After arming former French prisoners who immediately started shooting up the Vietminh, Gracey disarmed them, and used Japanese forces to put down the guerrilla war he had sparked off. He ordered British troops: “Always use the maximum force to ensure wiping out any hostiles we may meet”. Like the Americans, the British had no way of knowing “hostiles” from innocent people. A British and Japanese military operation followed before the British left it to the French to continue the slaughter in March 1946. It was thus that “liberation” came to the people of Vietnam. Even the great American butcher General MacArthur (who wanted to use A-bombs in Korea) condemned as “ignoble” the conduct of the British Labour government in Indo-China.

With Friends Like These …
The French government carried on the war for eight years with financial aid from America, and the active support of the French Communist Party, whose deputies consistently voted for increased arms expenditure, in full knowledge that the arms were being used for killing their own “comrades” in Indochina. During 1946 Charles Tillon, a Communist, was in fact Minister for Armaments. These same deputies including Thorez, the C.P. Vice-Premier, voted unanimous congratulations to General Leclere after the bombardment of Haiphong where 6,000 civilians were killed.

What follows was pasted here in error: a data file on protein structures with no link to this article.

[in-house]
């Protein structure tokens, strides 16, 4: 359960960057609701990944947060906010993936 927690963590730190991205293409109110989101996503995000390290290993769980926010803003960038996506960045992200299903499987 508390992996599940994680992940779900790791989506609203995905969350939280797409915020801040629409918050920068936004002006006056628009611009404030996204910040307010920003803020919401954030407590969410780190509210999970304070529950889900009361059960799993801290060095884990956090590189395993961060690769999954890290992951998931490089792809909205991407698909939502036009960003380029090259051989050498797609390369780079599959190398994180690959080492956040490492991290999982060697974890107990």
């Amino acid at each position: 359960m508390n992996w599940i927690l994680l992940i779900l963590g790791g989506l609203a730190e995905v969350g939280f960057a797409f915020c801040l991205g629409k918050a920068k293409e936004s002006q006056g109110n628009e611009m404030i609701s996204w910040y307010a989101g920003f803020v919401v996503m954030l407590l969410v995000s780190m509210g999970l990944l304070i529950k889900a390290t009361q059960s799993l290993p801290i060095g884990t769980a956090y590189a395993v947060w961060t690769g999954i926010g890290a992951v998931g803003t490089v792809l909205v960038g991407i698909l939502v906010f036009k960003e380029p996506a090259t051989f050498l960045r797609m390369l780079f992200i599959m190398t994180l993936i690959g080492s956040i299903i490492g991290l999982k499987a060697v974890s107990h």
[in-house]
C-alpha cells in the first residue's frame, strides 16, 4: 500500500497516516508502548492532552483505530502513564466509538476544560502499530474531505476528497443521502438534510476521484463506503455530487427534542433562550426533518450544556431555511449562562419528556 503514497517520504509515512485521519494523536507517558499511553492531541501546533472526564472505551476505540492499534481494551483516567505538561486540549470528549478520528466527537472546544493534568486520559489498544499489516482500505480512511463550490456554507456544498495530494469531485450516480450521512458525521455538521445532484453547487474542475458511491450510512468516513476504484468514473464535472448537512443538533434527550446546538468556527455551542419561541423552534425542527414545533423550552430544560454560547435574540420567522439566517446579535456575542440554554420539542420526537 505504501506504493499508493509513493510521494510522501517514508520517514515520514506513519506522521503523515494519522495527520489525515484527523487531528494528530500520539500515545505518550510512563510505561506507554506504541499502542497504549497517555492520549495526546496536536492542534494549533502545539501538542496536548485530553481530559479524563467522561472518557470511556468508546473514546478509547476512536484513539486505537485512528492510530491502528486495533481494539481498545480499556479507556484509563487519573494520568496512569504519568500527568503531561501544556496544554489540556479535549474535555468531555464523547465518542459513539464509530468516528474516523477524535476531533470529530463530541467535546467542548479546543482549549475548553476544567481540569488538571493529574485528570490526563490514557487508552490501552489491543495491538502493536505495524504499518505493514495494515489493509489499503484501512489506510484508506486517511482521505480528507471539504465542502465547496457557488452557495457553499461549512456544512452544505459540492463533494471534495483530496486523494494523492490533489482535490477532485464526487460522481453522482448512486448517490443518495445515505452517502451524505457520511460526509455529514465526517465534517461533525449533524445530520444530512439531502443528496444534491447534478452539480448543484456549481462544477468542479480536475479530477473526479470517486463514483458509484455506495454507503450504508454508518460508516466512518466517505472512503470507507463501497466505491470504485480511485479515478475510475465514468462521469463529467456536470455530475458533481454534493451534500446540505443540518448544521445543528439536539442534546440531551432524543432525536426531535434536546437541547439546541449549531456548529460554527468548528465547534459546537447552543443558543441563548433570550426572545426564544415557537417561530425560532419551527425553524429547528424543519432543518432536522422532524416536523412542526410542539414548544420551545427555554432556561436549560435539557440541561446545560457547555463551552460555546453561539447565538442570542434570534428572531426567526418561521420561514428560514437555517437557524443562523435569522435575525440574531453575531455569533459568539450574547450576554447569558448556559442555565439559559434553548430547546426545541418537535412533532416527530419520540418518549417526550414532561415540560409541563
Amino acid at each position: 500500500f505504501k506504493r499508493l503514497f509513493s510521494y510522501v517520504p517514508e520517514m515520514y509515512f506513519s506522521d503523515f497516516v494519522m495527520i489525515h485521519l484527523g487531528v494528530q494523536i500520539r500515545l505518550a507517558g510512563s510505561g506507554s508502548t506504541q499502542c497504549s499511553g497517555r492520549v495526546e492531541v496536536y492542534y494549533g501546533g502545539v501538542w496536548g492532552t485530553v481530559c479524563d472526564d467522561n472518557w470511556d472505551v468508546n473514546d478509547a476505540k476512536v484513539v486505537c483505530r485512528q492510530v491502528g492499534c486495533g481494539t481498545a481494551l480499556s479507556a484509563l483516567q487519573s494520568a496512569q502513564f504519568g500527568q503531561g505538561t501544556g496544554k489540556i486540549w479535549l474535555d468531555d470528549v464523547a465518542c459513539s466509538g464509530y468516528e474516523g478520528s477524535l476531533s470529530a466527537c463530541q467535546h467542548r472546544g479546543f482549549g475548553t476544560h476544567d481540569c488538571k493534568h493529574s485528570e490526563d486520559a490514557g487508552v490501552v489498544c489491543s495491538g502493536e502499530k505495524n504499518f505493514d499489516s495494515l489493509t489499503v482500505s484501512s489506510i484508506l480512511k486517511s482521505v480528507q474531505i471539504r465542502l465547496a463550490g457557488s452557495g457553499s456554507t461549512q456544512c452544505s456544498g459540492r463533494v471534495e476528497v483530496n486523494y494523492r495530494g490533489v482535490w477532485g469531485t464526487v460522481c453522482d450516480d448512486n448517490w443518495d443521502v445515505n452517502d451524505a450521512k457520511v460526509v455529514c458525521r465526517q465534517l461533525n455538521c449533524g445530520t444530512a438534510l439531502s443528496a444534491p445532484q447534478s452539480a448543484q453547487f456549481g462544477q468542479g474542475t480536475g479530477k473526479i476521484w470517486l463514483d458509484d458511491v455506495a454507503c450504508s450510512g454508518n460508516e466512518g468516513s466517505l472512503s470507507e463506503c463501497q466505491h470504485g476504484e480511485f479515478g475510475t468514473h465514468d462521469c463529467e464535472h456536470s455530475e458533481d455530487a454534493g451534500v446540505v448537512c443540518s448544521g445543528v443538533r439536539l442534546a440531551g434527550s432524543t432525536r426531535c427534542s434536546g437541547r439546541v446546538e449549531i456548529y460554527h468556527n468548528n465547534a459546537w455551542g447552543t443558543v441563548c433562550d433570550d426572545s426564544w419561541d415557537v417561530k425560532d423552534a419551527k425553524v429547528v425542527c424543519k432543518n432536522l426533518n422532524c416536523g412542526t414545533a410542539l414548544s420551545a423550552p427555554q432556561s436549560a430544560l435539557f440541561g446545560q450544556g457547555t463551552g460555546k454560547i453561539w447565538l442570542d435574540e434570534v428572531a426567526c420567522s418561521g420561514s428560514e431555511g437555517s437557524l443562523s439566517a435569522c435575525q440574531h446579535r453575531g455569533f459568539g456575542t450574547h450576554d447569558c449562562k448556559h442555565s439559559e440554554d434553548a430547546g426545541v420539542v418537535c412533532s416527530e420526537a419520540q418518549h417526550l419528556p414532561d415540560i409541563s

On the other side, Ho Chi Minh wasted no time proving himself at least as treacherous and murderous as his adversaries. After running phony elections in January 1946, where 70 seats were promised to non-Communists (provided they did not compete in the election) he spent the next ten months liquidating 202 out of 444 elected representatives. The Vietminh carried out wholesale murder of opponents, in particular Trotskyists. One popular Trotskyist leader Ta Tu Thau, had three trials and three acquittals before he was shot. As a result of Cardinal Spellman’s campaign of propaganda half a million Catholics left North Vietnam in the mid-1950’s. This helped create serious food shortages, which led to peasant uprisings in late 1956. Ho Chi Minn’s army crushed the “rebels” and killed or deported 6,000 farmers.